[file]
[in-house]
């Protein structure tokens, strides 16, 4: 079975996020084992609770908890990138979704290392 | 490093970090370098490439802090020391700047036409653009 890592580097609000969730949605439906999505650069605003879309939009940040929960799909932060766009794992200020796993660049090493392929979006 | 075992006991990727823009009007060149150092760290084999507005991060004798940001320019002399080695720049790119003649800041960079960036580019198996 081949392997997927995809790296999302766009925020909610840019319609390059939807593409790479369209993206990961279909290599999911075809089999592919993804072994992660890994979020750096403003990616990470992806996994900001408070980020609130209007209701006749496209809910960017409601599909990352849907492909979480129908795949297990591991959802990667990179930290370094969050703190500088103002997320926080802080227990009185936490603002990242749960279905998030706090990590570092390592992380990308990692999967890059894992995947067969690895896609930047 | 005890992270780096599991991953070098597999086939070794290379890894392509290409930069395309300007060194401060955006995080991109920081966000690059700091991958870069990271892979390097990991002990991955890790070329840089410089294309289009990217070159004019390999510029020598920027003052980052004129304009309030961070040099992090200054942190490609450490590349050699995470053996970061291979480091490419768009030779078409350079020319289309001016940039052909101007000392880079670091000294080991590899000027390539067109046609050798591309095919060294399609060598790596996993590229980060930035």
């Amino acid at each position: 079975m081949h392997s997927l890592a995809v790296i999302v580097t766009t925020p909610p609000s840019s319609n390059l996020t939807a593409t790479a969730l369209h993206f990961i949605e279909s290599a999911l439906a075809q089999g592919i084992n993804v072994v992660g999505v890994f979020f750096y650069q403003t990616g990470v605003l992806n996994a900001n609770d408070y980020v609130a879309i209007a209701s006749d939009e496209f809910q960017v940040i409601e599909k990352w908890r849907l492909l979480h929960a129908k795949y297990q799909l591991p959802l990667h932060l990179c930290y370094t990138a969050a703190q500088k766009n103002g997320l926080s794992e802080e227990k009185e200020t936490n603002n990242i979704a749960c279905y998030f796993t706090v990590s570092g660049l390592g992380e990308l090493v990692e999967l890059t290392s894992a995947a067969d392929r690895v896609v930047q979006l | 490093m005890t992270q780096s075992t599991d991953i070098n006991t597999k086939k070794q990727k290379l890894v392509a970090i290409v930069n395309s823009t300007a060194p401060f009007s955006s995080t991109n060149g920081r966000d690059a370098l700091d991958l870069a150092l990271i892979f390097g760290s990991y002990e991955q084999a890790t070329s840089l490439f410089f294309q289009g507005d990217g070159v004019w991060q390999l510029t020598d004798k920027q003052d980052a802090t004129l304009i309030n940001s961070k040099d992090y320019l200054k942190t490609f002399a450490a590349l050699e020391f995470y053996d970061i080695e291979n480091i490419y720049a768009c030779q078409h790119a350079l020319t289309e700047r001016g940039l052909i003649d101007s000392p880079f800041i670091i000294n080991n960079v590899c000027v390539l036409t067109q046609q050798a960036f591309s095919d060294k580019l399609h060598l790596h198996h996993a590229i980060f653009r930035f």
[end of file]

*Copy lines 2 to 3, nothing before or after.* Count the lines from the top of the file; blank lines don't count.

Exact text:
């Protein structure tokens, strides 16, 4: 079975996020084992609770908890990138979704290392 | 490093970090370098490439802090020391700047036409653009 890592580097609000969730949605439906999505650069605003879309939009940040929960799909932060766009794992200020796993660049090493392929979006 | 075992006991990727823009009007060149150092760290084999507005991060004798940001320019002399080695720049790119003649800041960079960036580019198996 081949392997997927995809790296999302766009925020909610840019319609390059939807593409790479369209993206990961279909290599999911075809089999592919993804072994992660890994979020750096403003990616990470992806996994900001408070980020609130209007209701006749496209809910960017409601599909990352849907492909979480129908795949297990591991959802990667990179930290370094969050703190500088103002997320926080802080227990009185936490603002990242749960279905998030706090990590570092390592992380990308990692999967890059894992995947067969690895896609930047 | 005890992270780096599991991953070098597999086939070794290379890894392509290409930069395309300007060194401060955006995080991109920081966000690059700091991958870069990271892979390097990991002990991955890790070329840089410089294309289009990217070159004019390999510029020598920027003052980052004129304009309030961070040099992090200054942190490609450490590349050699995470053996970061291979480091490419768009030779078409350079020319289309001016940039052909101007000392880079670091000294080991590899000027390539067109046609050798591309095919060294399609060598790596996993590229980060930035």
């Amino acid at each position: 079975m081949h392997s997927l890592a995809v790296i999302v580097t766009t925020p909610p609000s840019s319609n390059l996020t939807a593409t790479a969730l369209h993206f990961i949605e279909s290599a999911l439906a075809q089999g592919i084992n993804v072994v992660g999505v890994f979020f750096y650069q403003t990616g990470v605003l992806n996994a900001n609770d408070y980020v609130a879309i209007a209701s006749d939009e496209f809910q960017v940040i409601e599909k990352w908890r849907l492909l979480h929960a129908k795949y297990q799909l591991p959802l990667h932060l990179c930290y370094t990138a969050a703190q500088k766009n103002g997320l926080s794992e802080e227990k009185e200020t936490n603002n990242i979704a749960c279905y998030f796993t706090v990590s570092g660049l390592g992380e990308l090493v990692e999967l890059t290392s894992a995947a067969d392929r690895v896609v930047q979006l | 490093m005890t992270q780096s075992t599991d991953i070098n006991t597999k086939k070794q990727k290379l890894v392509a970090i290409v930069n395309s823009t300007a060194p401060f009007s955006s995080t991109n060149g920081r966000d690059a370098l700091d991958l870069a150092l990271i892979f390097g760290s990991y002990e991955q084999a890790t070329s840089l490439f410089f294309q289009g507005d990217g070159v004019w991060q390999l510029t020598d004798k920027q003052d980052a802090t004129l304009i309030n940001s961070k040099d992090y320019l200054k942190t490609f002399a450490a590349l050699e020391f995470y053996d970061i080695e291979n480091i490419y720049a768009c030779q078409h790119a350079l020319t289309e700047r001016g940039l052909i003649d101007s000392p880079f800041i670091i000294n080991n960079v590899c000027v390539l036409t067109q046609q050798a960036f591309s095919d060294k580019l399609h060598l790596h198996h996993a590229i980060f653009r930035f």